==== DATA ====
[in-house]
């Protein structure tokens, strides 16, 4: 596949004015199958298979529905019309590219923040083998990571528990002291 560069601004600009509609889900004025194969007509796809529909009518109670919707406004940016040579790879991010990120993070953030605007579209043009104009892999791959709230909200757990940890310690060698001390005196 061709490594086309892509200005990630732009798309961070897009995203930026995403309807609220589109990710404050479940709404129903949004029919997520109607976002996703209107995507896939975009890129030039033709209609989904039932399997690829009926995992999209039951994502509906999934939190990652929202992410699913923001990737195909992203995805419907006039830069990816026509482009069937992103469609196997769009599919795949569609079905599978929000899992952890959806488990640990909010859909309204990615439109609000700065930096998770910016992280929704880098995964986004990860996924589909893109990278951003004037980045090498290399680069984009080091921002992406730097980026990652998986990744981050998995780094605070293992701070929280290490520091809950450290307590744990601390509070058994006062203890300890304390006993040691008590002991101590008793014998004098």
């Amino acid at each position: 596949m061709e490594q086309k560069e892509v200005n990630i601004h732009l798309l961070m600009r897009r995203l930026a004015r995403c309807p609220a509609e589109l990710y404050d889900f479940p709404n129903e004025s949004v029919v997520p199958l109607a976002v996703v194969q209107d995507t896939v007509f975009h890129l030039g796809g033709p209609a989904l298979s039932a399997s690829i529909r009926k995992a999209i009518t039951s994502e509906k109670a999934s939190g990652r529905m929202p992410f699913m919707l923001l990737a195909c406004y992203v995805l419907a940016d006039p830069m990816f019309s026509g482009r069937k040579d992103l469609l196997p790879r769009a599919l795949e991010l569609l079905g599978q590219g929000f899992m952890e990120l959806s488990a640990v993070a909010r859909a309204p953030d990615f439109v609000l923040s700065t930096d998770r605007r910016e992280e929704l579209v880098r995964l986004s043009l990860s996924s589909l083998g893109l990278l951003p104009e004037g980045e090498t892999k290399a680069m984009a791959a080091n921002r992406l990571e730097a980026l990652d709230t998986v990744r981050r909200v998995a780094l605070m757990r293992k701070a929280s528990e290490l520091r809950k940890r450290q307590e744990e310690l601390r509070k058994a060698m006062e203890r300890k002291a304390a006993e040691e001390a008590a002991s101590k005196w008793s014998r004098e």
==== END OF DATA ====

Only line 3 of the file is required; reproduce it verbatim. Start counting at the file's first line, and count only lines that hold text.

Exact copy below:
């Amino acid at each position: 596949m061709e490594q086309k560069e892509v200005n990630i601004h732009l798309l961070m600009r897009r995203l930026a004015r995403c309807p609220a509609e589109l990710y404050d889900f479940p709404n129903e004025s949004v029919v997520p199958l109607a976002v996703v194969q209107d995507t896939v007509f975009h890129l030039g796809g033709p209609a989904l298979s039932a399997s690829i529909r009926k995992a999209i009518t039951s994502e509906k109670a999934s939190g990652r529905m929202p992410f699913m919707l923001l990737a195909c406004y992203v995805l419907a940016d006039p830069m990816f019309s026509g482009r069937k040579d992103l469609l196997p790879r769009a599919l795949e991010l569609l079905g599978q590219g929000f899992m952890e990120l959806s488990a640990v993070a909010r859909a309204p953030d990615f439109v609000l923040s700065t930096d998770r605007r910016e992280e929704l579209v880098r995964l986004s043009l990860s996924s589909l083998g893109l990278l951003p104009e004037g980045e090498t892999k290399a680069m984009a791959a080091n921002r992406l990571e730097a980026l990652d709230t998986v990744r981050r909200v998995a780094l605070m757990r293992k701070a929280s528990e290490l520091r809950k940890r450290q307590e744990e310690l601390r509070k058994a060698m006062e203890r300890k002291a304390a006993e040691e001390a008590a002991s101590k005196w008793s014998r004098e």